Roughly a decade in the making, the US Securities and Exchange Commission’s (SEC) ETF Rule will make bringing an ETF to market faster and less expensive.
Earlier today, the SEC passed perhaps one of the most anticipated ETF regulations to date: The so-called “ETF Rule.” The ETF Rule (formally known as Rule 6c-11) represents a seismic shift for both incumbent and prospective ETF issuers, with impacts spanning much of the ETF ecosystem. Most importantly, provisions under the new rule modernize how ETFs are regulated and may spur greater efficiency and potentially lower costs. The rule will now allow asset managers to bring certain types of ETFs to market without gaining exemptive relief, which could lower the barrier of entry by making ETF issuance less cost prohibitive. It’s important to note that the rule excludes: master-feeders, levered/inverse, unit investment trust (UIT) and ETFs as a mutual fund share class. Nor does the rule cover non-40 Act registered exchange-traded products (ETPs).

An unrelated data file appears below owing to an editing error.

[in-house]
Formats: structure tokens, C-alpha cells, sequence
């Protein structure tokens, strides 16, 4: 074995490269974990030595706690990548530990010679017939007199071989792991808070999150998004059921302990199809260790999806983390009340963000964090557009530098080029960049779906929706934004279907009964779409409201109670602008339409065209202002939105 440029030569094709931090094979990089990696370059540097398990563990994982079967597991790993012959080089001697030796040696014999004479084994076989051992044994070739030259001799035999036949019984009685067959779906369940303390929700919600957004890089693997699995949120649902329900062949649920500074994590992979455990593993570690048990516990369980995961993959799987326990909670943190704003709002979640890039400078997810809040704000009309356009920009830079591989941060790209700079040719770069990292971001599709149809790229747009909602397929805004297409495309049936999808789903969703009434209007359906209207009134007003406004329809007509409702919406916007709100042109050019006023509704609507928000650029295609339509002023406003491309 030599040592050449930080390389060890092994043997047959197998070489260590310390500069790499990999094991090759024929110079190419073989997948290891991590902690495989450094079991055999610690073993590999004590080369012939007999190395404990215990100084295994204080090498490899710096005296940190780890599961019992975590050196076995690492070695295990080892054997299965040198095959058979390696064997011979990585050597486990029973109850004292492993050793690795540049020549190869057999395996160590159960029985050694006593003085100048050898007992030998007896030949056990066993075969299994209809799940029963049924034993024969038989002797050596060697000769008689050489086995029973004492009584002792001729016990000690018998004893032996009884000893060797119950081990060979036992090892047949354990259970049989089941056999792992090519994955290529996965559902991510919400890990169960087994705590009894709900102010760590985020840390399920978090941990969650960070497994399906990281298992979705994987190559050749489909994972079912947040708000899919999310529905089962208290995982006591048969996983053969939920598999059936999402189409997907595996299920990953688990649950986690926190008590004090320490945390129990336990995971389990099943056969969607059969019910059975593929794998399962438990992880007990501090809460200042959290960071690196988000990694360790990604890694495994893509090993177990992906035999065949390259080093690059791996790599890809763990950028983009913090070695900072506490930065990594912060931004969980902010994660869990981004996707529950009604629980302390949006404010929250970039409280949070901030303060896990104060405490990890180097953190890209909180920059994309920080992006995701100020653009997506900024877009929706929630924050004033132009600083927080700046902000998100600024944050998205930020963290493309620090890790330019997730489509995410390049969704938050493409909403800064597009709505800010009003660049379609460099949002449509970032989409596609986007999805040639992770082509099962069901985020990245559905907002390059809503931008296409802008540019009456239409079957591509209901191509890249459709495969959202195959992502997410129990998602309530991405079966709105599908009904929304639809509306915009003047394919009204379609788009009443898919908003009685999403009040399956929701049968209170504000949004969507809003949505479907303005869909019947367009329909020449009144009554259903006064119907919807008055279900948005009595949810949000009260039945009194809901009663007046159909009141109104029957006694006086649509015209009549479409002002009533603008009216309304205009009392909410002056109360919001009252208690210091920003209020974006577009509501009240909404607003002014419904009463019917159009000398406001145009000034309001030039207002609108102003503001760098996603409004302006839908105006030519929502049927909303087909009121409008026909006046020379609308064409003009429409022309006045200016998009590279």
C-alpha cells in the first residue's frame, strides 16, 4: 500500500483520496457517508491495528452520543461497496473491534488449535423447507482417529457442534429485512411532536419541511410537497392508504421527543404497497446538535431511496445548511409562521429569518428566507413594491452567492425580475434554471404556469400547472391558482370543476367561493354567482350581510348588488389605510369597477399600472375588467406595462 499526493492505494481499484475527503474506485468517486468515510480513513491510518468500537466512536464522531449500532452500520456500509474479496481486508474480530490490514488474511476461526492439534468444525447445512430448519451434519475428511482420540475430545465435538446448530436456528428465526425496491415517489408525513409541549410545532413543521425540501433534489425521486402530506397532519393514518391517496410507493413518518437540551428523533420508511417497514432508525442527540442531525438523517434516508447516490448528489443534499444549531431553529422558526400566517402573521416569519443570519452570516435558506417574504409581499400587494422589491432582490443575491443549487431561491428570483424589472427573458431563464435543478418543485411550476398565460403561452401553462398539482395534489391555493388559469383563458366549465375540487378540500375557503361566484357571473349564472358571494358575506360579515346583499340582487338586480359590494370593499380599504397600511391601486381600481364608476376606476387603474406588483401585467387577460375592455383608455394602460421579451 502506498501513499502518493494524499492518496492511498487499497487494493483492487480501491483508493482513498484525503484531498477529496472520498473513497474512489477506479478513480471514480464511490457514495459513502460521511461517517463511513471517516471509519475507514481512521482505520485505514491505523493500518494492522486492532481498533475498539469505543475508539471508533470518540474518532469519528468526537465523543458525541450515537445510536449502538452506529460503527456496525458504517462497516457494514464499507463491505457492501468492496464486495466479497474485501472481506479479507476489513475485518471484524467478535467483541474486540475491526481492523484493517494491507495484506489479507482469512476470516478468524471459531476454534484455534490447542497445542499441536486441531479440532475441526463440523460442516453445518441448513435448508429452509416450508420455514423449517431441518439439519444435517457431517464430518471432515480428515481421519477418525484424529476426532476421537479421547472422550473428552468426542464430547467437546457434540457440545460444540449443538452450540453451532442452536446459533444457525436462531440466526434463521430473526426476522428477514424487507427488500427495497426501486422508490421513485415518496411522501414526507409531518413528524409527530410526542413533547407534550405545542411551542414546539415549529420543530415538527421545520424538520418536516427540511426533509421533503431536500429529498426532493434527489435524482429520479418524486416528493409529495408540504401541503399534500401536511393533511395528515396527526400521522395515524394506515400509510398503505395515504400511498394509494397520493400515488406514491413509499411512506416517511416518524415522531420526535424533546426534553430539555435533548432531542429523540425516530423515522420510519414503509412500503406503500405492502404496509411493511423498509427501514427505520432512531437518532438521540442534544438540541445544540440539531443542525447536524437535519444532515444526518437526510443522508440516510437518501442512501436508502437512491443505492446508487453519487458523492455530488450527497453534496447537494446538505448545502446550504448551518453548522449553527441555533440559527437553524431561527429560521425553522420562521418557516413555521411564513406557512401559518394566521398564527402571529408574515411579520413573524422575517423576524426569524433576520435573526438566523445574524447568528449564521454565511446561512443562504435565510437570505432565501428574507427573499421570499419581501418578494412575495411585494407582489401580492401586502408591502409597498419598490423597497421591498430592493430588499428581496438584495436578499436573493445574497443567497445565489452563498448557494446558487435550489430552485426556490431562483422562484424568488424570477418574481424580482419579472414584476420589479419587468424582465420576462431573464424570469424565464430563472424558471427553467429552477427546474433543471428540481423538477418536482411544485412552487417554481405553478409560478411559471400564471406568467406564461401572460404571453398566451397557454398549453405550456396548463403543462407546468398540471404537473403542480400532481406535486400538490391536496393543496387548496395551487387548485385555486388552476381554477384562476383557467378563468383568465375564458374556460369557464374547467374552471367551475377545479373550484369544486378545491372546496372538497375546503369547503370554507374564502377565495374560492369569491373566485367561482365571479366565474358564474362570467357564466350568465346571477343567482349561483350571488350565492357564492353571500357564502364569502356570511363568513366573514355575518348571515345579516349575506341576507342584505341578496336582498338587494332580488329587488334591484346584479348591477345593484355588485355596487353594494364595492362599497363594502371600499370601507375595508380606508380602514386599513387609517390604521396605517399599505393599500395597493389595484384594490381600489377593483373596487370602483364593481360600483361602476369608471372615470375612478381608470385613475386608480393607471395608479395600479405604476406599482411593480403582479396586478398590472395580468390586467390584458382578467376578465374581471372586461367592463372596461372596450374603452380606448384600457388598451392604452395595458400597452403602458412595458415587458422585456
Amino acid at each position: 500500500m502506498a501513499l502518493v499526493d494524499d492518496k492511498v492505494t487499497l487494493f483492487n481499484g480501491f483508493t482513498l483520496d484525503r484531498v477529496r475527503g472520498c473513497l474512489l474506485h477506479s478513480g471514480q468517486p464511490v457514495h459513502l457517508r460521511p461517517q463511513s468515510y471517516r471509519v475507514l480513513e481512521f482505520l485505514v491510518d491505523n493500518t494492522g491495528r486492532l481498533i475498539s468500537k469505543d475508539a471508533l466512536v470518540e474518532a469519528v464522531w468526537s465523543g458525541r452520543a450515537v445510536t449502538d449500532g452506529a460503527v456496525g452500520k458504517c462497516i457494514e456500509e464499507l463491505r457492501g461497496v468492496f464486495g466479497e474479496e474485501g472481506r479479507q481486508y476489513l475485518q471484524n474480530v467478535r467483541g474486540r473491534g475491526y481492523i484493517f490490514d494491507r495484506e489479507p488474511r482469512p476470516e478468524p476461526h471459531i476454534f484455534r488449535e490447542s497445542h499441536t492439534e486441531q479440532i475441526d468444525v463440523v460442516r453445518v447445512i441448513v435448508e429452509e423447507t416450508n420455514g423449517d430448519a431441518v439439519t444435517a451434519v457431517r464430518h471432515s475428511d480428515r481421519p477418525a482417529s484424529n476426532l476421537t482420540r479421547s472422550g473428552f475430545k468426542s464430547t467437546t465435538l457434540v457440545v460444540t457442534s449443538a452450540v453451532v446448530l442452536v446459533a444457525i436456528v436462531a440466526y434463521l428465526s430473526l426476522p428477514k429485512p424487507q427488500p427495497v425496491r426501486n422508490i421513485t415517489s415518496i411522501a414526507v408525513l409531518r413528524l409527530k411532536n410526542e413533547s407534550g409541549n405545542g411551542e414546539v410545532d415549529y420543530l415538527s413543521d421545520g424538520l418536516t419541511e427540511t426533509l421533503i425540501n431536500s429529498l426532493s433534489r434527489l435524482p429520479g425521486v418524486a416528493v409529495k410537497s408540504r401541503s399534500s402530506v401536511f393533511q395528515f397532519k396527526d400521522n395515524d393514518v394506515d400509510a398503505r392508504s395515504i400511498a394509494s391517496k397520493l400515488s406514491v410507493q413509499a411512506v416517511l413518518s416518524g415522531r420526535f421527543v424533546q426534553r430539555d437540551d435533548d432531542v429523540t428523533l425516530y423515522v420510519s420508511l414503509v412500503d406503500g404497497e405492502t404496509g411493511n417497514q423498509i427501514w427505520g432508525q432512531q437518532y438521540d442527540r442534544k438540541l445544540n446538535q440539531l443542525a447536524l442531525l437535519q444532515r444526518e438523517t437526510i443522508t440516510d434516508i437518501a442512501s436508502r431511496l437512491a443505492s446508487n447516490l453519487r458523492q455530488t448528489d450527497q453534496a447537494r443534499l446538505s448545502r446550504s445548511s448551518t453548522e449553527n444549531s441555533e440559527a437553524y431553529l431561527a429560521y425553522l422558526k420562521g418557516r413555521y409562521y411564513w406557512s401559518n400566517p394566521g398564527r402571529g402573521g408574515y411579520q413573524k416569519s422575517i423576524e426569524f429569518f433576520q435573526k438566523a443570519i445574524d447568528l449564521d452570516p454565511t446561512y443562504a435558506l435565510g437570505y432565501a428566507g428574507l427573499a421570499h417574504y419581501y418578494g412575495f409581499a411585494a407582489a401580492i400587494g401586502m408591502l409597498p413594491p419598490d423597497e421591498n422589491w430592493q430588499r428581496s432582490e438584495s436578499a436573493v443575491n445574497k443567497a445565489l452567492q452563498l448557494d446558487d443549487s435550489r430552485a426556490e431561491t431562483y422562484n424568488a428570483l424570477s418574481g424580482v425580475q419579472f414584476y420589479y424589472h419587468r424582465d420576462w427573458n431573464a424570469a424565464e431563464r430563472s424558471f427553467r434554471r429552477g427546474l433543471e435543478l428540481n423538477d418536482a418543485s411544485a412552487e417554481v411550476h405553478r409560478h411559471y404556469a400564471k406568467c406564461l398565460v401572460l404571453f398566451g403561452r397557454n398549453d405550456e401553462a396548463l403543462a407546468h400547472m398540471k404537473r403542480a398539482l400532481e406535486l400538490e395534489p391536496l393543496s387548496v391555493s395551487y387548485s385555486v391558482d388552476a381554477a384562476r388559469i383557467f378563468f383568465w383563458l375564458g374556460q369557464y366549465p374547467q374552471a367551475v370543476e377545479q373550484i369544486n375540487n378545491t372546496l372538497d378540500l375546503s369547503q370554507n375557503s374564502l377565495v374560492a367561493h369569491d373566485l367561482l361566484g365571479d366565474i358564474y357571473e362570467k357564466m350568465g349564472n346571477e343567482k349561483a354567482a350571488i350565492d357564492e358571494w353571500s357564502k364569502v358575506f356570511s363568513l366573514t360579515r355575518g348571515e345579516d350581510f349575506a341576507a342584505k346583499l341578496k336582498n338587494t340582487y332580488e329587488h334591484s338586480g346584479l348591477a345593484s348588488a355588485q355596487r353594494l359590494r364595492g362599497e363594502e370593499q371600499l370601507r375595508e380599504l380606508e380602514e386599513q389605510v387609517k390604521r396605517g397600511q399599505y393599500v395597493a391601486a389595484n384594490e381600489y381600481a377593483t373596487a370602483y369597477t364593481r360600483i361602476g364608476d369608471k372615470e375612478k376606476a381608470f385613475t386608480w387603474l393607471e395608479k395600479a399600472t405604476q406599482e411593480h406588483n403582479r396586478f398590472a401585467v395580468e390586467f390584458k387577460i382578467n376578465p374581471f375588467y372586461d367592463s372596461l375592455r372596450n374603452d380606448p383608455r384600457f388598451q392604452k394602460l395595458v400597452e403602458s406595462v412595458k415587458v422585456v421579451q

In this edition of Exchange Thoughts, BBH's ETF Newsletter, we discuss the features of the ETF Rule and highlight key considerations for managers. Read the full article here.